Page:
Q: Can you tell us about your team (size, practice focuses, key individuals, etc)?
A: The COPA Copenhagen Patents team currently consists of 14 people, with Mikkel Bender, Steven Richard Kitchen, Tina Rytter, Axel Heimann and Jacob Karstad Meyland as partners.
The firm was established with a focus on high-quality patent counselling by highly experienced people in an informal and lively environment. We excel at post-grant work, such as oppositions, appeals and litigation support. We believe that our deep understanding of post-grant proceedings forms the basis for effective patent drafting and prosecution. Moreover, we have a strong team which can provide all-round patent strategies and link these to corporate strategies.
Q: What are some of the advantages of working in a boutique firm?
A: As a boutique firm we can focus on each individual client and tailor our counsel to their specific needs. Accessibility and responsiveness are key at COPA Copenhagen Patents, where we build trusted, long-term partnerships with our clients.
We maintain a professional, yet informal attitude towards colleagues and clients – which we find provides the best results.
Q: From a firm perspective, what was your highlight of 2018?
A: Last year saw the addition of two new partners – Axel Heimann and Jacob Karstad Meyland – who are both European and Danish patent attorneys. COPA Copenhagen Patents also welcomed three new patent attorneys – Sune Højfeldt, Sylvia Yang and Rune Risgaard. In addition, we initiated the establishment of a German office, which will open in Munich in 2019.
Q: What are your main priorities for your firm’s development over the next five years?
A: COPA Copenhagen Patents is known for providing high-quality patent consulting, with a working environment that is second to none. We strive to attract and retain the best patent attorneys and qualified administrators in the industry.
Q: Which case has been your most memorable and why?
A: In a major invalidity suit, COPA Copenhagen Patents helped Hedensted Gruppen A/S to invalidate several European and Danish patents, resolving a legal dispute that had been ongoing for five years.
COPA Copenhagen Patents is also proud to be a member of the team prevailing in the Danish part of a multinational supplementary protection certificate dispute – a case that has been unsuccessfully prosecuted by other teams before us in similar proceedings in Denmark.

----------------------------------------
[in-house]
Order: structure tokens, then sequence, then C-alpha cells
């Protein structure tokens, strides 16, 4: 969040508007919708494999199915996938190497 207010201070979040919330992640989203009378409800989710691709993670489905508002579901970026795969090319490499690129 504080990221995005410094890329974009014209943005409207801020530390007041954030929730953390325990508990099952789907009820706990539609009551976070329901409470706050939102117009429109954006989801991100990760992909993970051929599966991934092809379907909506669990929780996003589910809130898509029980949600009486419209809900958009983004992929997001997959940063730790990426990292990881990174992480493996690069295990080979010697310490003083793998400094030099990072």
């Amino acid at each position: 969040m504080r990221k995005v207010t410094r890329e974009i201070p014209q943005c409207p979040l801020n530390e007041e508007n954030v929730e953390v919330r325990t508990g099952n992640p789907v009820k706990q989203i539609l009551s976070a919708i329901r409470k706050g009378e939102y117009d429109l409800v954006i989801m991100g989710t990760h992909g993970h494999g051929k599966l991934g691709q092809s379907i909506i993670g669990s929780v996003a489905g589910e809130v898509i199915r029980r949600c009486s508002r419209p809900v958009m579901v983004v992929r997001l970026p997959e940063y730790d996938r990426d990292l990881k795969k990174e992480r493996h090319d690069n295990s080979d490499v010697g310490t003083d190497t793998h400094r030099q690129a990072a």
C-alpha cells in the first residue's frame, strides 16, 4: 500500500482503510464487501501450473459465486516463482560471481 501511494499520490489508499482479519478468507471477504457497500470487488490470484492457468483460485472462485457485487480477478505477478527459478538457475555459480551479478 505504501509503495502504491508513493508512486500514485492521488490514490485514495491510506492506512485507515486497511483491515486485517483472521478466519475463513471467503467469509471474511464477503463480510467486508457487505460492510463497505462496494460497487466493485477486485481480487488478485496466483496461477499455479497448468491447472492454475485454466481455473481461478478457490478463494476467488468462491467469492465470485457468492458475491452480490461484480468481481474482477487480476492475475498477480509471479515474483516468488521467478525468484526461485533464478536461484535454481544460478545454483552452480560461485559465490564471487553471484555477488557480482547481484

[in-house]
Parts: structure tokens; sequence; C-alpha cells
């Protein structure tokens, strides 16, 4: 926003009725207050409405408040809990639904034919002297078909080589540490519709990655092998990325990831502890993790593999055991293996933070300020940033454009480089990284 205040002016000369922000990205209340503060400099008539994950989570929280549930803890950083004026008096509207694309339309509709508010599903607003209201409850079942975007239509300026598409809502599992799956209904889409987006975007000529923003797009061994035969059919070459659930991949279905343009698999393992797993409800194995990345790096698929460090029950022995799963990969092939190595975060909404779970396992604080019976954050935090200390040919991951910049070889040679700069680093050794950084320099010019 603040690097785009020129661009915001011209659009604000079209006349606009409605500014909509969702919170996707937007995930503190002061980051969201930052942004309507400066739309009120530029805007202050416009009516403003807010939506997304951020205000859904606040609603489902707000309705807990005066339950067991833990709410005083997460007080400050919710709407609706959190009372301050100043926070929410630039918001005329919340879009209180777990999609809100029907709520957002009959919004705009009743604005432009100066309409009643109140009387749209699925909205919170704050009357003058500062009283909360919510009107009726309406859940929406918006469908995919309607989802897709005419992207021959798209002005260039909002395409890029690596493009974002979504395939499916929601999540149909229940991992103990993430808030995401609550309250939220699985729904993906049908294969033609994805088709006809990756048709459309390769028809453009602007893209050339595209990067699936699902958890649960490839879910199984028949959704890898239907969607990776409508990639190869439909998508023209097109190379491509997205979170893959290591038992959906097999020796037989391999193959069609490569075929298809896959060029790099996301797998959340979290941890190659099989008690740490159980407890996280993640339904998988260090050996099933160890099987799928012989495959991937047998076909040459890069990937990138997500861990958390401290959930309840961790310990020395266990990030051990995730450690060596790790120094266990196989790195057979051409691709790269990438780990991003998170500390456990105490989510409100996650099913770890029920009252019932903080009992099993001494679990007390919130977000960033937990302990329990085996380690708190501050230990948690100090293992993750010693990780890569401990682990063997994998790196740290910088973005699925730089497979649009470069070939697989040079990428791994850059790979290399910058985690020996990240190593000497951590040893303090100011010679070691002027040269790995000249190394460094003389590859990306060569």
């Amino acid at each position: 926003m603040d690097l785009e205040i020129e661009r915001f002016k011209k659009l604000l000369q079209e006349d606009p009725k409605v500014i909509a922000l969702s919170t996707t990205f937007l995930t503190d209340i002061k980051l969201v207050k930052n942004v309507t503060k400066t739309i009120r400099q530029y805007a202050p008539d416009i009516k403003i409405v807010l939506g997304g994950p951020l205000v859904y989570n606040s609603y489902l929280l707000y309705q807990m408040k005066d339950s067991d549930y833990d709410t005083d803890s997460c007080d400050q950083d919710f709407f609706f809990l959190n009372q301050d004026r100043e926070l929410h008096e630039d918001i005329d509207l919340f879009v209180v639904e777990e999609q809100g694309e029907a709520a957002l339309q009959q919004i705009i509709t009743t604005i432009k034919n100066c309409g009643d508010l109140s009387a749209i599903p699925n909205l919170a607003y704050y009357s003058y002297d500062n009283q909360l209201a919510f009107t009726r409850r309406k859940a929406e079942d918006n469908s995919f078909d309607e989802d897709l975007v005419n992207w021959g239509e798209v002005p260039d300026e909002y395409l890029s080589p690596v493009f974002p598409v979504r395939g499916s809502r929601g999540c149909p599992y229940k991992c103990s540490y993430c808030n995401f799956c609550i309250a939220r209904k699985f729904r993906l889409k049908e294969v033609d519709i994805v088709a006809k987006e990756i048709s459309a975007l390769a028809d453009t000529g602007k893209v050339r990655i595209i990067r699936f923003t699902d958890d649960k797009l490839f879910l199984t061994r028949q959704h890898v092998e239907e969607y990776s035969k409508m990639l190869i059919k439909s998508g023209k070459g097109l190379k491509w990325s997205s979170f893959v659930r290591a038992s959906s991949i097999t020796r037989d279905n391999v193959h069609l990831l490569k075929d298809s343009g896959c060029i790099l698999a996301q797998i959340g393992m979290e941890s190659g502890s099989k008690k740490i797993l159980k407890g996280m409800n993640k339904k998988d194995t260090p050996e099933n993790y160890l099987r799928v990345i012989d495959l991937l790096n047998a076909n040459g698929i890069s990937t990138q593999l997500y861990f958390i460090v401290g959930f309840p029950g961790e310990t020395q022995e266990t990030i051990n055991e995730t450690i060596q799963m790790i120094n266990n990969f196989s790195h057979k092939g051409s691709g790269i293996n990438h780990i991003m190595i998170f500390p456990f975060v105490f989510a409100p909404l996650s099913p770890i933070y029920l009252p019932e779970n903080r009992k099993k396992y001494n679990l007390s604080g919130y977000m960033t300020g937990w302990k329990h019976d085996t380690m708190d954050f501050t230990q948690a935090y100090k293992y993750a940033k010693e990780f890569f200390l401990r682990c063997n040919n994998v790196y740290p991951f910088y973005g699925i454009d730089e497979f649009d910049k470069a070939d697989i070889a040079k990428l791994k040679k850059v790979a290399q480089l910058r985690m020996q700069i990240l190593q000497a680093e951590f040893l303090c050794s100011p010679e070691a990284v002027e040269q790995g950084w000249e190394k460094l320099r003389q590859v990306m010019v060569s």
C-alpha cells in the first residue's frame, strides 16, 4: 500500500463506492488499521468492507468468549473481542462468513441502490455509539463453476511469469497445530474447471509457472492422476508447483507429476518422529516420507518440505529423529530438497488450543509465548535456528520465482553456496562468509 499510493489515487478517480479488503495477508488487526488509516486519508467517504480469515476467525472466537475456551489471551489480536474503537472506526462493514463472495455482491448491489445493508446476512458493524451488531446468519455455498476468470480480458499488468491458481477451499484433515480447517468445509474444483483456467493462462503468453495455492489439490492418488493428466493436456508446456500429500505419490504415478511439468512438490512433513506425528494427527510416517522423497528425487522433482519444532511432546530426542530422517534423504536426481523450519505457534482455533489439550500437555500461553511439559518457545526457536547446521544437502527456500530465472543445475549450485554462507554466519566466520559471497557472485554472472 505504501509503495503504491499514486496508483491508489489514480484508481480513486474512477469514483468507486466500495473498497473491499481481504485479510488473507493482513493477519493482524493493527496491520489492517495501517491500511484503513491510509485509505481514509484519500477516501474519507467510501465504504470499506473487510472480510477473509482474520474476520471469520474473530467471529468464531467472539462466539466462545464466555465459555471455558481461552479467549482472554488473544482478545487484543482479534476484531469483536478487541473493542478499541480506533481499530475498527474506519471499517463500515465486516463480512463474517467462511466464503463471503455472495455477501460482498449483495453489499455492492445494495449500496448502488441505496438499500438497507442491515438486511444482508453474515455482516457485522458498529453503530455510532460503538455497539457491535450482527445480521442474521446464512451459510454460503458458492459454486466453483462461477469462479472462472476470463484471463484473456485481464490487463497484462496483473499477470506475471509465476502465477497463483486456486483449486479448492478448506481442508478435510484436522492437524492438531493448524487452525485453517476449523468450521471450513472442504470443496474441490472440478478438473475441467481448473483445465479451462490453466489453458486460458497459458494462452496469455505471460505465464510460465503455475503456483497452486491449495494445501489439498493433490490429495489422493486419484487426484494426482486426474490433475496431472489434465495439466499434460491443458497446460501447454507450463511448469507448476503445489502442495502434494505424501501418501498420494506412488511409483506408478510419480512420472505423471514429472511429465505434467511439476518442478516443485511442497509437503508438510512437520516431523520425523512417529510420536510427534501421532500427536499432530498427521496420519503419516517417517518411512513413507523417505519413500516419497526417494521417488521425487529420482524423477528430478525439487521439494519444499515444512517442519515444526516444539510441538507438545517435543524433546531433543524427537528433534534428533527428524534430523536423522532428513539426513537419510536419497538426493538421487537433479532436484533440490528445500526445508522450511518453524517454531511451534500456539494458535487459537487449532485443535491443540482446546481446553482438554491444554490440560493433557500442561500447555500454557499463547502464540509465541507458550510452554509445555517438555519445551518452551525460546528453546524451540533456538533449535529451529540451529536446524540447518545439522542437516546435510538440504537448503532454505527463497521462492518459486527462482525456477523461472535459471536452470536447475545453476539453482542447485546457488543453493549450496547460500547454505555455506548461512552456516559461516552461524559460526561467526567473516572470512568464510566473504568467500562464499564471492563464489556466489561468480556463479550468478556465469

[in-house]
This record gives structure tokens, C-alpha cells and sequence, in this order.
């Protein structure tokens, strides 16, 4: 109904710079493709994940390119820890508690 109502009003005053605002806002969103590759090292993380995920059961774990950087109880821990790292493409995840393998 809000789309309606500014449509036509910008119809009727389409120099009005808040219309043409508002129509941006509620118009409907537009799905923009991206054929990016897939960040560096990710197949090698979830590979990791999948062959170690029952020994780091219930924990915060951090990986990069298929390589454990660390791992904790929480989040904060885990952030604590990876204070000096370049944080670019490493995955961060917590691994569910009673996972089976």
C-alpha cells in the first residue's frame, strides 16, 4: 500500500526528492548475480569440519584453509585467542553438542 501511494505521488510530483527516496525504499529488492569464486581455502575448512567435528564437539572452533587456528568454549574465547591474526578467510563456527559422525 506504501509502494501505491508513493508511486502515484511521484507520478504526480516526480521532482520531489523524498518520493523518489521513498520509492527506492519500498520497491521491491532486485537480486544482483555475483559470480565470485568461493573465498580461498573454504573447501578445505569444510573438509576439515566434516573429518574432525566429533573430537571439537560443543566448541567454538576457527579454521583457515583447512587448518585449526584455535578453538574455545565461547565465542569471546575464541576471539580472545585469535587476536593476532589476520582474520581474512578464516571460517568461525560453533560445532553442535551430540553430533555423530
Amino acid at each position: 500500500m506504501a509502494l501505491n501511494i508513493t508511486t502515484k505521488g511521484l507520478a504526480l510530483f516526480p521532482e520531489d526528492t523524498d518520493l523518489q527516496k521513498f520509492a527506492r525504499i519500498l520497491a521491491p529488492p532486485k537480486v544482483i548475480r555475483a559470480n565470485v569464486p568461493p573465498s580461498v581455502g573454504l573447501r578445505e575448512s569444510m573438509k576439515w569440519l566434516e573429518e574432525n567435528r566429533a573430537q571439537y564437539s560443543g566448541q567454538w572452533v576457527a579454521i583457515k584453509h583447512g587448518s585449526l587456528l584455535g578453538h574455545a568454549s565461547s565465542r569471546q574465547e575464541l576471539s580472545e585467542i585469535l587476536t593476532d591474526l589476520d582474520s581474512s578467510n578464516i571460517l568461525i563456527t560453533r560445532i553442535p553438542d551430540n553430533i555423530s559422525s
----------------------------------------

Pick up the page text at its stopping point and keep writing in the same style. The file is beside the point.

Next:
We are also representing a large international client in a case in which the client’s patent was initially revoked in opposition proceedings. In the appeal we succeeded in having the case remitted to the opposition division, which has now provided a new decision to uphold the patent as granted.
Q: If the UPC ever becomes a reality what difference do you think it would make to your practice?
A: We look forward to the establishment of the UPC. Several of our European patent attorneys have obtained a patent litigation certificate from the Centre for International Intellectual Property Studies, University of Strasbourg, and we are eager to actively participate in the development of the UPC once it enters into force. We believe that our extensive experience with national litigation in Denmark and Sweden, and in European Patent Office opposition and appeal cases, is an asset in this regard.
Q: How are client demands changing, and what impact has that had on your practice?
A: We are observing an increasing demand for consolidated services, including client-attorney counsel, as well as administrative services and strategic advice. At COPA Copenhagen Patents, we offer a unique structure to meet this growing demand in that our partner Tina Rytter is certified as a qualified IP administrator, heading a strong team of patent administrators. Therefore, patent administration at COPA Copenhagen Patents is not just a necessary duty, but a high-quality focus area.
Q: If you could make one change to the patent world what would it be?
A: We feel that international alignment, particularly on the assessment of inventive step, would benefit all patent practitioners working across national boundaries.
Q: AI has been a big talking point over the past year – what impact do you feel it and other technological developments will have on patent practice?
A: Technological development, including AI, will undoubtedly affect patent practice. Several aspects of patent practice have already been affected by these developments and other aspects will continue to be. We believe that technological developments will make it harder to build a patent practice on standard tasks without engaging the tools available to perform these tasks in an effective and competitive manner. Further, we believe that AI and technological developments will make it even more important for firms to offer more than just standard advice to clients. However, our client focus is targeted, high-level patent counselling, which we believe is not and will not in the foreseeable future be replaceable by technological developments.
Q: What advice would you give to younger practitioners looking to pursue a career in patents?
A: Try to do internships at an IP firm and at your national patent office to get a better understanding of the positions of different stakeholders in the IP world.